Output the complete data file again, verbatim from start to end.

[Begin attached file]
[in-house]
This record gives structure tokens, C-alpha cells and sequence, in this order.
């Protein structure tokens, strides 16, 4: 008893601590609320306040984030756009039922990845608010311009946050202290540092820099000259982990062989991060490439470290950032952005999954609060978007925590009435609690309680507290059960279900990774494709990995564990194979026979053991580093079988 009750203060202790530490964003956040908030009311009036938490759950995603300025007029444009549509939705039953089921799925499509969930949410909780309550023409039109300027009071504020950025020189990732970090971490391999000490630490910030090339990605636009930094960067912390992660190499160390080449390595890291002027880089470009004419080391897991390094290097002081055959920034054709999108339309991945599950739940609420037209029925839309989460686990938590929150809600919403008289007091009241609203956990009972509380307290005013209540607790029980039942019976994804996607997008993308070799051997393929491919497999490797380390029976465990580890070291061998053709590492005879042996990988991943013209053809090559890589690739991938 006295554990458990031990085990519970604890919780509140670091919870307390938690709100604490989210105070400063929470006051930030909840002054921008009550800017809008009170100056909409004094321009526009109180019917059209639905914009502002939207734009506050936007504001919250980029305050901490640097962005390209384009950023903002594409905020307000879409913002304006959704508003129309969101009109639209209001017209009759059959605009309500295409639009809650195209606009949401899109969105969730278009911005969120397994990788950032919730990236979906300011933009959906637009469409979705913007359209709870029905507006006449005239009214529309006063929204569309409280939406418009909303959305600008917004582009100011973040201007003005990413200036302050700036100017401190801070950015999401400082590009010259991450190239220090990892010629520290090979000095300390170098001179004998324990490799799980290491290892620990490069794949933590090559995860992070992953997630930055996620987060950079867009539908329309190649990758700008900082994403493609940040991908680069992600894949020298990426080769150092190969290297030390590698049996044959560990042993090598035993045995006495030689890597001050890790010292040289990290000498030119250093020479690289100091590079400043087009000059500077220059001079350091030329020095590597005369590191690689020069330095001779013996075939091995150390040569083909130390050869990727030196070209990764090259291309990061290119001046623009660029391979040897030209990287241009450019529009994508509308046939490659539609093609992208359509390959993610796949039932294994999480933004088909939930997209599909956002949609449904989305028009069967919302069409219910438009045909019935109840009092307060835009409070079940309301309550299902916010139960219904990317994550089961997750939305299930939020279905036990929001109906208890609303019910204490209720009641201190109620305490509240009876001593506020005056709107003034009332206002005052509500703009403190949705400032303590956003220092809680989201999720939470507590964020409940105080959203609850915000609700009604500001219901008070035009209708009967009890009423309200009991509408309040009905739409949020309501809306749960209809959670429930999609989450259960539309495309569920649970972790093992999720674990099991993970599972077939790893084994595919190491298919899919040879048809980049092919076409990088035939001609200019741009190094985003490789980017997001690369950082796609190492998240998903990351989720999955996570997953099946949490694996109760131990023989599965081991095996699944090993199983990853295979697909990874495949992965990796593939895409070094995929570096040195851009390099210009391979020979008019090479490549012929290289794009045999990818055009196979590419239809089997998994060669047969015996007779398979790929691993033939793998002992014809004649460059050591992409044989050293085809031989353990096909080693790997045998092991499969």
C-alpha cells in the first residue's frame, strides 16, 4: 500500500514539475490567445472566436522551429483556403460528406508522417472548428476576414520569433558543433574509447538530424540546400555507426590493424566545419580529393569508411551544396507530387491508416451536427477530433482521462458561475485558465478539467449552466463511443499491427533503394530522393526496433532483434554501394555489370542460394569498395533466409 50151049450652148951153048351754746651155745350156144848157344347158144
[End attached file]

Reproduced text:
[in-house]
This record gives structure tokens, C-alpha cells and sequence, in this order.
């Protein structure tokens, strides 16, 4: 008893601590609320306040984030756009039922990845608010311009946050202290540092820099000259982990062989991060490439470290950032952005999954609060978007925590009435609690309680507290059960279900990774494709990995564990194979026979053991580093079988 009750203060202790530490964003956040908030009311009036938490759950995603300025007029444009549509939705039953089921799925499509969930949410909780309550023409039109300027009071504020950025020189990732970090971490391999000490630490910030090339990605636009930094960067912390992660190499160390080449390595890291002027880089470009004419080391897991390094290097002081055959920034054709999108339309991945599950739940609420037209029925839309989460686990938590929150809600919403008289007091009241609203956990009972509380307290005013209540607790029980039942019976994804996607997008993308070799051997393929491919497999490797380390029976465990580890070291061998053709590492005879042996990988991943013209053809090559890589690739991938 006295554990458990031990085990519970604890919780509140670091919870307390938690709100604490989210105070400063929470006051930030909840002054921008009550800017809008009170100056909409004094321009526009109180019917059209639905914009502002939207734009506050936007504001919250980029305050901490640097962005390209384009950023903002594409905020307000879409913002304006959704508003129309969101009109639209209001017209009759059959605009309500295409639009809650195209606009949401899109969105969730278009911005969120397994990788950032919730990236979906300011933009959906637009469409979705913007359209709870029905507006006449005239009214529309006063929204569309409280939406418009909303959305600008917004582009100011973040201007003005990413200036302050700036100017401190801070950015999401400082590009010259991450190239220090990892010629520290090979000095300390170098001179004998324990490799799980290491290892620990490069794949933590090559995860992070992953997630930055996620987060950079867009539908329309190649990758700008900082994403493609940040991908680069992600894949020298990426080769150092190969290297030390590698049996044959560990042993090598035993045995006495030689890597001050890790010292040289990290000498030119250093020479690289100091590079400043087009000059500077220059001079350091030329020095590597005369590191690689020069330095001779013996075939091995150390040569083909130390050869990727030196070209990764090259291309990061290119001046623009660029391979040897030209990287241009450019529009994508509308046939490659539609093609992208359509390959993610796949039932294994999480933004088909939930997209599909956002949609449904989305028009069967919302069409219910438009045909019935109840009092307060835009409070079940309301309550299902916010139960219904990317994550089961997750939305299930939020279905036990929001109906208890609303019910204490209720009641201190109620305490509240009876001593506020005056709107003034009332206002005052509500703009403190949705400032303590956003220092809680989201999720939470507590964020409940105080959203609850915000609700009604500001219901008070035009209708009967009890009423309200009991509408309040009905739409949020309501809306749960209809959670429930999609989450259960539309495309569920649970972790093992999720674990099991993970599972077939790893084994595919190491298919899919040879048809980049092919076409990088035939001609200019741009190094985003490789980017997001690369950082796609190492998240998903990351989720999955996570997953099946949490694996109760131990023989599965081991095996699944090993199983990853295979697909990874495949992965990796593939895409070094995929570096040195851009390099210009391979020979008019090479490549012929290289794009045999990818055009196979590419239809089997998994060669047969015996007779398979790929691993033939793998002992014809004649460059050591992409044989050293085809031989353990096909080693790997045998092991499969």
C-alpha cells in the first residue's frame, strides 16, 4: 500500500514539475490567445472566436522551429483556403460528406508522417472548428476576414520569433558543433574509447538530424540546400555507426590493424566545419580529393569508411551544396507530387491508416451536427477530433482521462458561475485558465478539467449552466463511443499491427533503394530522393526496433532483434554501394555489370542460394569498395533466409 50151049450652148951153048351754746651155745350156144848157344347158144